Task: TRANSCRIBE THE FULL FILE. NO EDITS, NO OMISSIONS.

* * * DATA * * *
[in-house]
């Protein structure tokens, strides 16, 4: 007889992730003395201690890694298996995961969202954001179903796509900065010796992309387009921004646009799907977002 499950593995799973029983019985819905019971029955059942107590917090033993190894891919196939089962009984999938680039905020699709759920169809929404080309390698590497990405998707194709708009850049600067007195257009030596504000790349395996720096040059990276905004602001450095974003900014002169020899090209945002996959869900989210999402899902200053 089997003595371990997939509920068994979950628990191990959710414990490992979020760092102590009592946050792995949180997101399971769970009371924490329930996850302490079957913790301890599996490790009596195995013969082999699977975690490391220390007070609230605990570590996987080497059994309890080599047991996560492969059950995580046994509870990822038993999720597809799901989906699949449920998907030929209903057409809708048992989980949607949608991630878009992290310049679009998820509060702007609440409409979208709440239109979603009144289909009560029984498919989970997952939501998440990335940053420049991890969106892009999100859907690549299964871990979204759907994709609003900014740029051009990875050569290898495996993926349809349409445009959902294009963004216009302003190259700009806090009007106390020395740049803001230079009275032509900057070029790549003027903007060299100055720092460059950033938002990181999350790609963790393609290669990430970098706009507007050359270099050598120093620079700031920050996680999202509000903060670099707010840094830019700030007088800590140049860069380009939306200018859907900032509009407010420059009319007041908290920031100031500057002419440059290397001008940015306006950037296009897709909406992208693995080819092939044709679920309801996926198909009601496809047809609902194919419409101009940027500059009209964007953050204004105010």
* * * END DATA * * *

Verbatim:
[in-house]
């Protein structure tokens, strides 16, 4: 007889992730003395201690890694298996995961969202954001179903796509900065010796992309387009921004646009799907977002 499950593995799973029983019985819905019971029955059942107590917090033993190894891919196939089962009984999938680039905020699709759920169809929404080309390698590497990405998707194709708009850049600067007195257009030596504000790349395996720096040059990276905004602001450095974003900014002169020899090209945002996959869900989210999402899902200053 089997003595371990997939509920068994979950628990191990959710414990490992979020760092102590009592946050792995949180997101399971769970009371924490329930996850302490079957913790301890599996490790009596195995013969082999699977975690490391220390007070609230605990570590996987080497059994309890080599047991996560492969059950995580046994509870990822038993999720597809799901989906699949449920998907030929209903057409809708048992989980949607949608991630878009992290310049679009998820509060702007609440409409979208709440239109979603009144289909009560029984498919989970997952939501998440990335940053420049991890969106892009999100859907690549299964871990979204759907994709609003900014740029051009990875050569290898495996993926349809349409445009959902294009963004216009302003190259700009806090009007106390020395740049803001230079009275032509900057070029790549003027903007060299100055720092460059950033938002990181999350790609963790393609290669990430970098706009507007050359270099050598120093620079700031920050996680999202509000903060670099707010840094830019700030007088800590140049860069380009939306200018859907900032509009407010420059009319007041908290920031100031500057002419440059290397001008940015306006950037296009897709909406992208693995080819092939044709679920309801996926198909009601496809047809609902194919419409101009940027500059009209964007953050204004105010």